Tennessee Appears to Want to Protect Itself From 'Chemtrails'

Though it doesn't say as much (and also, chemtrails don't exist)
By Evann Gastaldo,  Newser Staff
Posted Apr 3, 2024 12:30 AM CDT
Tennessee Passes 'Chemtrail Bill'
   (Getty Images / Cunaplus_M.Faba)

Tennessee's new bill banning the release of airborne chemicals, which will become law July 1 if the governor signs it, does not mention "chemtrails" by name but is said to be inspired by the chemtrail conspiracy theory, in which toxic chemicals are said to be spread by airplanes. (The theory has been debunked multiple times.) Outlets including the BBC are, as such, referring to it as the "chemtrail" bill.

  • What the bill actually bans: The "intentional injection, release, or dispersion, by any means, of chemicals, chemical compounds, substances" into the air, plus anything "affecting temperature, weather, or the intensity of the sunlight."
  • What people are saying it's meant to ban: As the Guardian explains, the decades-old chemtrails conspiracy theory claims the cloudy white trails sometimes left behind by planes are actually chemicals being released into the atmosphere by (in some tellings) the government or (in other versions) private organizations. The goal? It also varies depending who you're talking to, but it could be anything from mind control to weather modification. The idea is that, without saying as much, Tennessee is looking to ban chemtrails (which don't actually exist).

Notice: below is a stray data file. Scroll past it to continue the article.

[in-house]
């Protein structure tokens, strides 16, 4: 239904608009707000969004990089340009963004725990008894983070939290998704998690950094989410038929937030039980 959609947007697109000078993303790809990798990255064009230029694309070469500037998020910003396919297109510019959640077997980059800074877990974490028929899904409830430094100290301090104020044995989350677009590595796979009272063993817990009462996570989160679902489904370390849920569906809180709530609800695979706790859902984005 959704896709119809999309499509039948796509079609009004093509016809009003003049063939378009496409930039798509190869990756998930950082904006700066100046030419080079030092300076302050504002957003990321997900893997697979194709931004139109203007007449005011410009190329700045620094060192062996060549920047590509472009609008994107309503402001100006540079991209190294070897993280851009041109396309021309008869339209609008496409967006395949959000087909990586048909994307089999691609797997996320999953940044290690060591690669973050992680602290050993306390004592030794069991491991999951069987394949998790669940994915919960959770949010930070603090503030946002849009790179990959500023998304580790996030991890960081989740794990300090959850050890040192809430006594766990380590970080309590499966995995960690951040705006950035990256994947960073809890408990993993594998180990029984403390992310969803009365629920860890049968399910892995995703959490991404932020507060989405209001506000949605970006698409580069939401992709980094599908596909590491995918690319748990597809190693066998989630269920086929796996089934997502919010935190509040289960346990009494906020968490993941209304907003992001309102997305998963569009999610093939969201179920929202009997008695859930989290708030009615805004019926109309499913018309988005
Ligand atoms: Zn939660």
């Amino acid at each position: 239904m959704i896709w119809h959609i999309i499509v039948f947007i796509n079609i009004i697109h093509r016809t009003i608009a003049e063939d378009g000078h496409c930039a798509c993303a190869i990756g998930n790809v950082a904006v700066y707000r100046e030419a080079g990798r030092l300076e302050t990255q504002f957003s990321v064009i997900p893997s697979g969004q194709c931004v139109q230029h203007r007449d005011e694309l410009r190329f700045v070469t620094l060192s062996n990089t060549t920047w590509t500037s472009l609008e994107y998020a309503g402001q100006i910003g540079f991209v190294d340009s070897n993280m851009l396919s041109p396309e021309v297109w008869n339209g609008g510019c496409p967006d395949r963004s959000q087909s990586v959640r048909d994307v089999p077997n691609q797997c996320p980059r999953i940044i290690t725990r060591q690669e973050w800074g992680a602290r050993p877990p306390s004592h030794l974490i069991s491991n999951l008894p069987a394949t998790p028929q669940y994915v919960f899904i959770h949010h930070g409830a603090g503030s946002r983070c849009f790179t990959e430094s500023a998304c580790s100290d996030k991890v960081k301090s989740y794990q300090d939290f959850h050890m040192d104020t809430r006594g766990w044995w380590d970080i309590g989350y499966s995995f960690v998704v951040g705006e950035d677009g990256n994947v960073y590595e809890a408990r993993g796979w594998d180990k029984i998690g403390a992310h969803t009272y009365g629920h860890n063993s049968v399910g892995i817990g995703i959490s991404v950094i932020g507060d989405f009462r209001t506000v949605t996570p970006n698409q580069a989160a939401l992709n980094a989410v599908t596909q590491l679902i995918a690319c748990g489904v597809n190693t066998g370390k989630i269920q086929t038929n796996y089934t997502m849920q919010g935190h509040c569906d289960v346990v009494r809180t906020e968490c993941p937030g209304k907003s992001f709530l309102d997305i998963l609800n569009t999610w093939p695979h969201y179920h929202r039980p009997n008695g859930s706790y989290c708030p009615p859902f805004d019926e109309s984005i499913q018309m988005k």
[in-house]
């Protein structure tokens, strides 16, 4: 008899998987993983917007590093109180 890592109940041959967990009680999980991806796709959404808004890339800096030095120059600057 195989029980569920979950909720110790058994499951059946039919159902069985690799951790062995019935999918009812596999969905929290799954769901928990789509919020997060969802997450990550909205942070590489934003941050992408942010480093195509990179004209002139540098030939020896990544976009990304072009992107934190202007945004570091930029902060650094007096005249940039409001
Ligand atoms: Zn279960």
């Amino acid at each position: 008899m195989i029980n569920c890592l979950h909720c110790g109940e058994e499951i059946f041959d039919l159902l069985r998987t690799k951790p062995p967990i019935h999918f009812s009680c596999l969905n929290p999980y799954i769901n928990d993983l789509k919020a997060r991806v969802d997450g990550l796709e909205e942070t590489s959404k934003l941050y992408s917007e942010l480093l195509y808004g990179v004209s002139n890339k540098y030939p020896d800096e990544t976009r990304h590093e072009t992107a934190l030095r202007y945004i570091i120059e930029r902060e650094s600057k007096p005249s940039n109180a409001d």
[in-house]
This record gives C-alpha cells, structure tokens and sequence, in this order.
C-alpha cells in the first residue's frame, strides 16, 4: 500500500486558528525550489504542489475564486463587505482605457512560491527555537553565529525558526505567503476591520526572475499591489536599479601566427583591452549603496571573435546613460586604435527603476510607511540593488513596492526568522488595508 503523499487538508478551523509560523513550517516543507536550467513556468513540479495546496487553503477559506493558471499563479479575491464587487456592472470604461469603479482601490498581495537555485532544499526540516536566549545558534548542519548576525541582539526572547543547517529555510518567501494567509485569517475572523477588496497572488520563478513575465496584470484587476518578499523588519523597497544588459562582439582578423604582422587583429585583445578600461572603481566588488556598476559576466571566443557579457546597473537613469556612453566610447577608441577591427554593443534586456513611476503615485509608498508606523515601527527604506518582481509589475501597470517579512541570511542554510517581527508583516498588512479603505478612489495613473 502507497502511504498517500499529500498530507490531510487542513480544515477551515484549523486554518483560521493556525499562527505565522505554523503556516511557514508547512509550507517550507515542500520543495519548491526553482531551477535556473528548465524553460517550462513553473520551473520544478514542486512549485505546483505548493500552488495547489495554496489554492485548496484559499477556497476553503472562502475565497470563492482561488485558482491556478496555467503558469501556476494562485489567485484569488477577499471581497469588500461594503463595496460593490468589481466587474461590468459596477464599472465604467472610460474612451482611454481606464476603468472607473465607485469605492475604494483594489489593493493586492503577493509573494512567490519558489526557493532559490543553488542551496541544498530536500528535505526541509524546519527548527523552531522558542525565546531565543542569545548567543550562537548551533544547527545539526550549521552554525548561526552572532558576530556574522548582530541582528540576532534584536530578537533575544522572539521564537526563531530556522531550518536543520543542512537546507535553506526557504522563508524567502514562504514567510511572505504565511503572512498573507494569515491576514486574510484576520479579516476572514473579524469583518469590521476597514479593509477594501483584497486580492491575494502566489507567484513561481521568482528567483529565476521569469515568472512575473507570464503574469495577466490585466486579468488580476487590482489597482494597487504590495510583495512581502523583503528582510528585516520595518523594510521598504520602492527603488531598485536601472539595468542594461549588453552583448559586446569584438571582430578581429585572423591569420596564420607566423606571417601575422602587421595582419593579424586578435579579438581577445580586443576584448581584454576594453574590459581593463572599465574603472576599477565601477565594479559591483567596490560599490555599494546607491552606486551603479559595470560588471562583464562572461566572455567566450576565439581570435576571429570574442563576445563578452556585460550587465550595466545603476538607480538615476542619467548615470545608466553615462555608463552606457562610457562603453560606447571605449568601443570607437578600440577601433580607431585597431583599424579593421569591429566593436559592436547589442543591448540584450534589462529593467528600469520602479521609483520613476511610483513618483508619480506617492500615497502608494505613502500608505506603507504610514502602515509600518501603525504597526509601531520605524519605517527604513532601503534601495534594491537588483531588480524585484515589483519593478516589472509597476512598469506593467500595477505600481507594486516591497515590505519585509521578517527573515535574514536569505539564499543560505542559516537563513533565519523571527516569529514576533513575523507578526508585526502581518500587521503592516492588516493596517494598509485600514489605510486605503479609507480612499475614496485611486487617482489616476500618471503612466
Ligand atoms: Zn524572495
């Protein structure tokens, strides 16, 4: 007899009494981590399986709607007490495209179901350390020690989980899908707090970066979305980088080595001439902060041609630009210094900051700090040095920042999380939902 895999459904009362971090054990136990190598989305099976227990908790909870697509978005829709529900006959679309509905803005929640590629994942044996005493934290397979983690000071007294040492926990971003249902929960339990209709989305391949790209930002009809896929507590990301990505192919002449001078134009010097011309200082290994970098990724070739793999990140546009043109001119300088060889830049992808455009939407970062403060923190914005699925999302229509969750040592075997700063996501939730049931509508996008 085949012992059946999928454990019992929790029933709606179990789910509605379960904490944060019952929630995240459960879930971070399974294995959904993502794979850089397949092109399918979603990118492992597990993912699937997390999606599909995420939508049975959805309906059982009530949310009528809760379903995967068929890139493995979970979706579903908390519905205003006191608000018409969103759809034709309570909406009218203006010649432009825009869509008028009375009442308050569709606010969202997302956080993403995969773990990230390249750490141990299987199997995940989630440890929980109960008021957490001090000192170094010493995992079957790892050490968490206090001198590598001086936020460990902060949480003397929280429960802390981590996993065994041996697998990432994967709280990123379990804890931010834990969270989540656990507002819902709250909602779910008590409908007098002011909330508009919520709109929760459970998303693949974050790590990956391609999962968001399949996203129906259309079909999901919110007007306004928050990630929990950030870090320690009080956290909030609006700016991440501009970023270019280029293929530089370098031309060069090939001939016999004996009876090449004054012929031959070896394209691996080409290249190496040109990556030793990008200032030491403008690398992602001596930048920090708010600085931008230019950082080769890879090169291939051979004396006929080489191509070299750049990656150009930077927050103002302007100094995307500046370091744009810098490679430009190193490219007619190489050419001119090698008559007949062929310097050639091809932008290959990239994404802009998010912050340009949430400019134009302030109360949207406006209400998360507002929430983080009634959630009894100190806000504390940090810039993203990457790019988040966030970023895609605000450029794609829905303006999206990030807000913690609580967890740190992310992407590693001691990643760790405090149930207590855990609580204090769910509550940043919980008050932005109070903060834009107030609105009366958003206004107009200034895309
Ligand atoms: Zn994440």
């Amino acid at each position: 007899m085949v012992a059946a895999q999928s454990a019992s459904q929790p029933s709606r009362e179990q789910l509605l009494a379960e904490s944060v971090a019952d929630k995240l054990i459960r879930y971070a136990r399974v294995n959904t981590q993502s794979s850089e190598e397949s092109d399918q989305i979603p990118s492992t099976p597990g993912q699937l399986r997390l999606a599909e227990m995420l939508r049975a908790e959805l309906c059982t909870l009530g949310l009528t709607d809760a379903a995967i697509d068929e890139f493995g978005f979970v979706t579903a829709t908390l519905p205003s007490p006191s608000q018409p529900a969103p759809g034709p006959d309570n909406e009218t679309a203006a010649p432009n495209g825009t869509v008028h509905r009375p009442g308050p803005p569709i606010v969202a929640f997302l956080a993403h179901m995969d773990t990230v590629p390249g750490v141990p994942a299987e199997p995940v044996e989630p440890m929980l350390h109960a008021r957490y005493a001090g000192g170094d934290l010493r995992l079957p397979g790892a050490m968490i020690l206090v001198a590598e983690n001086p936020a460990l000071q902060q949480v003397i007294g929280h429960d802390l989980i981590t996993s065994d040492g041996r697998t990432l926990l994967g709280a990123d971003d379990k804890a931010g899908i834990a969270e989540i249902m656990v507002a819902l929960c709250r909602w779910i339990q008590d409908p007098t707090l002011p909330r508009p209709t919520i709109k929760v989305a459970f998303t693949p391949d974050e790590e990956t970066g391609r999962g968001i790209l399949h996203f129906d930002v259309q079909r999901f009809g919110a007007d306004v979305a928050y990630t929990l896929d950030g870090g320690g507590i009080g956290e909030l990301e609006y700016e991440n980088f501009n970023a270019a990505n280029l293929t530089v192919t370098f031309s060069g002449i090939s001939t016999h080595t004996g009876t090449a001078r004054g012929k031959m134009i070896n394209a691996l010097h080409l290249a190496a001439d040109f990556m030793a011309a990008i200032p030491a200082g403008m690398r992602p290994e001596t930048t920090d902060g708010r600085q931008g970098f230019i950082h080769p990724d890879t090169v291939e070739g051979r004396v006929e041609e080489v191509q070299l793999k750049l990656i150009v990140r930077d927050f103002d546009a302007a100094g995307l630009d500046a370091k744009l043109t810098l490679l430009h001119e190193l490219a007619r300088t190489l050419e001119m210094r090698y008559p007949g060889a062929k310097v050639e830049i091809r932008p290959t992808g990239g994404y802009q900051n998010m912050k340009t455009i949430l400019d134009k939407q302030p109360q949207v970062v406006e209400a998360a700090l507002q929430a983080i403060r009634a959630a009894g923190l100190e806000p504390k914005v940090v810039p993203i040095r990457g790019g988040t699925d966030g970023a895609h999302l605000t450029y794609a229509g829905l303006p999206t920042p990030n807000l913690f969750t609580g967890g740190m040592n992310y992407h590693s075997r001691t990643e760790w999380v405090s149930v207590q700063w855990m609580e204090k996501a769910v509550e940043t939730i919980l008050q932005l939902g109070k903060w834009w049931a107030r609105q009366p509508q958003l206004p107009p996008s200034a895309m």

• So what are those cloudy white trails, then? Contrails, which are created when warm, humid air meets cold, dry air.
  • What prompted this: Per the BBC and the Tennessean, the bill was inspired by "a government report released last year on solar geoengineering, which is the idea of cooling the planet by reflecting sunlight back into space" (and which is not practiced in the US) as well as debunked conspiracy theories around supposed government geoengineering programs. NBC News explains that geoengineering involves "intentionally modifying the atmosphere to counteract global warming," and the field is mostly theoretical.
  • A quote from the legislative discussion of the bill: Many of these outlets have quotes from lawmakers, some of whom did bring up chemtrails, like so: "If you look up—one day, it'll be clear. The next day they will look like some angels have been playing tic-tac-toe. They're everywhere. I've got pictures on my phone with X's right over my house. For years they denied they were doing anything."
  • More to come? States considering similar bills include Pennsylvania, Rhode Island, Kentucky, Minnesota, and New Hampshire
(More Tennessee stories.)

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